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An encouragement to a life of reading and writing

By Kyle Minor
On November 14, 2012

In 1963, Eudora Welty published a work of short fiction in the New Yorker, titled “Where is The Voice Coming From?” It concerned the killing of a black civil rights leader in Mississippi by a white Southerner. Notably, it was written from the point of view of the murderer, rather than from the point of view of the victim.

The story was almost undoubtedly inspired by the killing of Medgar Evers, a leader of the NAACP, in Jackson, Mississippi, by the Klansman Byron De La Beckwith. The murder and its aftermath later became the subject of the 1996 film Ghosts of Mississippi. When Welty was composing the story, the identity of the killer was not yet known to anyone. Welty was working entirely from her understanding of the people she lived among. In the preface to her Collected Stories, she wrote:

“That hot August night when Medgar Evers, the local civil rights leader, was shot down from behind in Jackson, I thought, with overwhelming directness: Whoever the murderer is, I know him: not his identity, but his coming about, in this time and place. That is, I ought to have learned by now, from here, what such a man, intent on such a deed, had going on in his mind. I wrote his story — my fiction — in the first person: about that character’s point of view, I felt, through my shock and revolt, I could make no mistake. The story pushed its way up through a long novel I was in the middle of writing, and was finished on the same night the shooting had taken place.”

Famously, after Byron De La Beckwith’s arrest, and before the story’s publication, Welty and her editors were forced to change many of the story’s details, because she had so precisely imagined the crime from the killer’s point of view that she had effectively predicted things that made the story read like reported nonfiction in light of the information the police investigation was revealing.

This is the kind of knowledge that the reading and writing of literature — of short stories, of poems, of essays, of letters — trains a person to learn to inhabit. There are at least two cultivated intelligences Eudora Welty was drawing upon when she tried to reconstruct the point of view of Evers’s killer. First, by years of reading, she had developed an extraordinary capacity for empathy, which is not a compassionate emotional response like sympathy, but which is, rather, an intelligent stretching out into an attempt at understanding what the interior life of another person must be like. What does the other want, need, and desire? What has been withheld from him or her? What is the sum total of his or her knowledge of the world? What preoccupations guide the special logic from which he or she makes crucial decisions? By reading literature, which privileges the subjective over the objective, and which privileges the exigencies of the individual over the metrics of science, the reader is able to simulate the experience of having lived many hundreds of individual lives not one’s own, an experience which destroys solipsism, or the idea that one’s perception of the world is what the world entirely is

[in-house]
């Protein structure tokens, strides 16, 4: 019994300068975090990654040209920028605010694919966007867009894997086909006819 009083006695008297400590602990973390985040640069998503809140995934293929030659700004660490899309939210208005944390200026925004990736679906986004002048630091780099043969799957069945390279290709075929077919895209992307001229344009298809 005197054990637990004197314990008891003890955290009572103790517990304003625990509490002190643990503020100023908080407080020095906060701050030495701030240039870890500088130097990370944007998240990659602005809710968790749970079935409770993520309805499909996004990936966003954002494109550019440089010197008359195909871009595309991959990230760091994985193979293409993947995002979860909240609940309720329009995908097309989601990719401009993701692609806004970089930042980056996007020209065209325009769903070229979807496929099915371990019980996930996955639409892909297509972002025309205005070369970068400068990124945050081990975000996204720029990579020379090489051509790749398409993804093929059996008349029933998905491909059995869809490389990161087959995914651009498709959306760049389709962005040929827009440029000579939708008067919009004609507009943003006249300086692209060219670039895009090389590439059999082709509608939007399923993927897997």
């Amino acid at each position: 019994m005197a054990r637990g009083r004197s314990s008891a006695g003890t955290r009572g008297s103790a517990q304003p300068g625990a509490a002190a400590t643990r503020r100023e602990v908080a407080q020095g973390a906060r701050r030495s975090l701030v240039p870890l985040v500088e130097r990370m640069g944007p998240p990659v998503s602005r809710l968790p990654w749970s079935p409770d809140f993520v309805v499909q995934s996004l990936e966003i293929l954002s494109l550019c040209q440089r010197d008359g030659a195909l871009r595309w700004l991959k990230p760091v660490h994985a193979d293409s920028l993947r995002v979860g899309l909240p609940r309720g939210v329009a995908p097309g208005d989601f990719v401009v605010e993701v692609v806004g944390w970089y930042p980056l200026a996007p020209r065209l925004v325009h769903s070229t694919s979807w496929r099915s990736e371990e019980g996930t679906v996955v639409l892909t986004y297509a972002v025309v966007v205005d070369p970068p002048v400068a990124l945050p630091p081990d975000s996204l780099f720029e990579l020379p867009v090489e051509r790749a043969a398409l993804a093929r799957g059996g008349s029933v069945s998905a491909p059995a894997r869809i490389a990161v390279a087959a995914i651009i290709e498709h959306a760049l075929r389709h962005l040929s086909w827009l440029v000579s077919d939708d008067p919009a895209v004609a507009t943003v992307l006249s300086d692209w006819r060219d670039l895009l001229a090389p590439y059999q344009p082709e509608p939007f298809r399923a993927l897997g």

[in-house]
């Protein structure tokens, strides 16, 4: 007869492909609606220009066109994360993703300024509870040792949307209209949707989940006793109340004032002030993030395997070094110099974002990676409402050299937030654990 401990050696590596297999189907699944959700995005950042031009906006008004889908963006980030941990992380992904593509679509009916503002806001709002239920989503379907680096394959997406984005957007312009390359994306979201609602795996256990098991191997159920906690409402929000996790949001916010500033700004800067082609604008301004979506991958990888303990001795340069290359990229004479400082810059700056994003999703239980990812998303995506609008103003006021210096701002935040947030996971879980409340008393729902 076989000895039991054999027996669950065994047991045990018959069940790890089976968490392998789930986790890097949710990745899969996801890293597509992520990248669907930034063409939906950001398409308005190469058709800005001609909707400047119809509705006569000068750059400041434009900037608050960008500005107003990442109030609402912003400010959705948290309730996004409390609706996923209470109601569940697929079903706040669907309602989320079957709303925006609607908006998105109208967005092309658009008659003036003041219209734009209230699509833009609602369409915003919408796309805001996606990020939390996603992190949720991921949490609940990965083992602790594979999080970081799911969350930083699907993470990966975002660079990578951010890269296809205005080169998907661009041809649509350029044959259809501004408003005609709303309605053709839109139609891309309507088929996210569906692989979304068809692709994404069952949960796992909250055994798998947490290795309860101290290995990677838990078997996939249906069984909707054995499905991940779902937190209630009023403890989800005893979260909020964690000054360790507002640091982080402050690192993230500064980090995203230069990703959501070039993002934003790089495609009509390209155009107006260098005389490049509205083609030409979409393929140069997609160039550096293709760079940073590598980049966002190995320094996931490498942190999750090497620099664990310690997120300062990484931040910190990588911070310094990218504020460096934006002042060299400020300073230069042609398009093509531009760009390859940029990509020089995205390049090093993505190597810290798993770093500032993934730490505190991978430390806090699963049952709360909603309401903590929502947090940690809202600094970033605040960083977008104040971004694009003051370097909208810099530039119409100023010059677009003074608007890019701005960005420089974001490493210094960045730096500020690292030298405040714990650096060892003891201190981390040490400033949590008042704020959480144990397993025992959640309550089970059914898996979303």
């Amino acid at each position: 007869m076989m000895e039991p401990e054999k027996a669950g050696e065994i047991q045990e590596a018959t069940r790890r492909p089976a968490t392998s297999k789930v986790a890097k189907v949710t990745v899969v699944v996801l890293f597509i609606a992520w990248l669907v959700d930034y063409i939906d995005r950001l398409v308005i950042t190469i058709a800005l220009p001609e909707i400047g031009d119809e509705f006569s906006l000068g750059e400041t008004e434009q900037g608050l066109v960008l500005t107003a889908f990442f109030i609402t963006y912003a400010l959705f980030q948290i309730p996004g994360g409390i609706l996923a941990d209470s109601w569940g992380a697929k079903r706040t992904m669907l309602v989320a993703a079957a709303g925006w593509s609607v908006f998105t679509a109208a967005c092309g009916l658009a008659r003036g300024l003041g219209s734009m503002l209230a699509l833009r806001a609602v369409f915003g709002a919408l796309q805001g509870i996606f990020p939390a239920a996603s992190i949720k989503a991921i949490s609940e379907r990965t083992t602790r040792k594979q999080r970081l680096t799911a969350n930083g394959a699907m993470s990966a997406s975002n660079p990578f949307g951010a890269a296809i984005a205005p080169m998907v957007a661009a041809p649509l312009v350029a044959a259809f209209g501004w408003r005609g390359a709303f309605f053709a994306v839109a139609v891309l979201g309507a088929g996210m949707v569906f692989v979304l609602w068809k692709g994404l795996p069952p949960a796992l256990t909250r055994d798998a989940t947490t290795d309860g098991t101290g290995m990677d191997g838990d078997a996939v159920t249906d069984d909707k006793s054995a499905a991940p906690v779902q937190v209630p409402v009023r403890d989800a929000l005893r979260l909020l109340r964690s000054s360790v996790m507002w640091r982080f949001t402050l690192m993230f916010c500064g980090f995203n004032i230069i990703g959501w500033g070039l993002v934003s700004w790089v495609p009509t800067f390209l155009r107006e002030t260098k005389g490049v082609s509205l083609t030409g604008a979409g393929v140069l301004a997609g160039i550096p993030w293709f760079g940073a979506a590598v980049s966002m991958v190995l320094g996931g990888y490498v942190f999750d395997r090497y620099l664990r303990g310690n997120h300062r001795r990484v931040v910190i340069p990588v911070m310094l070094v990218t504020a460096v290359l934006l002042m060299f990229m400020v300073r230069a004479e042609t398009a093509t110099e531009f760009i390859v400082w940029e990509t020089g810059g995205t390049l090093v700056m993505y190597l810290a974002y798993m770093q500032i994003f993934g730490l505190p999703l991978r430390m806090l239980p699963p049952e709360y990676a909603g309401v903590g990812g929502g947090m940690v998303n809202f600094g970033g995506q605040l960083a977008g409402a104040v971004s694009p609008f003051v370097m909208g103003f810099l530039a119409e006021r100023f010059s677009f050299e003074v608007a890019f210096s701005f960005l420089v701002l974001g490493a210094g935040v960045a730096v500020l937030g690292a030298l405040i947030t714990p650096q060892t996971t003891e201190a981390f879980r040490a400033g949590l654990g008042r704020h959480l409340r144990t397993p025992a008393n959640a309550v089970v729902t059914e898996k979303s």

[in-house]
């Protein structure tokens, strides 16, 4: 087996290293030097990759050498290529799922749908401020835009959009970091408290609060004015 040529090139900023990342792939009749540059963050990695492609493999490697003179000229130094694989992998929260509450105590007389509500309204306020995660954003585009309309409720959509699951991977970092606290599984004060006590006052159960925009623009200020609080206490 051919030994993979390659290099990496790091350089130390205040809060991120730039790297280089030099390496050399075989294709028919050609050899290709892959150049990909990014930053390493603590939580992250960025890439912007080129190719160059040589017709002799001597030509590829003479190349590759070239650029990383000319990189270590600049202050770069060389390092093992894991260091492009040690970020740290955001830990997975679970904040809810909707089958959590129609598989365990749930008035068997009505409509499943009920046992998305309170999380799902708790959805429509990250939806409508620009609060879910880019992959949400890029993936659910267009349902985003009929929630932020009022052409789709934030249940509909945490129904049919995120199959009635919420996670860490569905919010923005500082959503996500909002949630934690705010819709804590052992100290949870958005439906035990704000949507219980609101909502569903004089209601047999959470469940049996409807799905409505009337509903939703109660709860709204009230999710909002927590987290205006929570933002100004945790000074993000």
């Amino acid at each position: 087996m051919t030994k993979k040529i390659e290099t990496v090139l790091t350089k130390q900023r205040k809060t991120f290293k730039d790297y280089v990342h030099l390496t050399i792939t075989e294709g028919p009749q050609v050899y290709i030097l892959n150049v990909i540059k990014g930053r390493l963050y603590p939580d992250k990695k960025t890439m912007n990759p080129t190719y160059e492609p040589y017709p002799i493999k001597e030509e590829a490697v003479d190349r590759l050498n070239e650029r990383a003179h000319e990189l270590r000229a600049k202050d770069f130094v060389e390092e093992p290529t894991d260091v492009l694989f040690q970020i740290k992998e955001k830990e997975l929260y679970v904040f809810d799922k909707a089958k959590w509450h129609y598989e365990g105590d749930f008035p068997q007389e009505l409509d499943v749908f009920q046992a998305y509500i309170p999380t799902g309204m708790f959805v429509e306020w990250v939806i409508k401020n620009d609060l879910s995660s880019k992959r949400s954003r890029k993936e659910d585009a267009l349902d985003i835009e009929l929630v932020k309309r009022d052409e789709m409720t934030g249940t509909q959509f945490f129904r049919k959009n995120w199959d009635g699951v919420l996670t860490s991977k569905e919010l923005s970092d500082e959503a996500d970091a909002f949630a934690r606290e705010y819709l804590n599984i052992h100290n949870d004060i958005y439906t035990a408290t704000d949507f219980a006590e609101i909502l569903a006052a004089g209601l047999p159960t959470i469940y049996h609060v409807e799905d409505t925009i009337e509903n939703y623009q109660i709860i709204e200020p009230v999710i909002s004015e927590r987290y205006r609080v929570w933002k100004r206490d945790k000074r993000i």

The second intelligence was the intelligence of the writer, an intelligence that begins in reading and finally must manifest itself in writing. The reading creates in the writer the habits of mind that make possible a new sharpness of observation, and an ever-widening possibility of insight.

Welty was nearing the end of her career as a writer when she wrote “Where is The Voice Coming From?” It has become, arguably, her most important story. It is also, remarkably, one of her shortest. Reading it today, it seems effortless, but of course, it was the culmination of a lifetime of effort. This, perhaps, is the price of what can pass for prophecy in our time, and it is not a terribly exacting price. It is pleasurable to devote one’s life to reading and writing, and it is worthy.


Kyle Minor is a lecturer in the Department of English.
 

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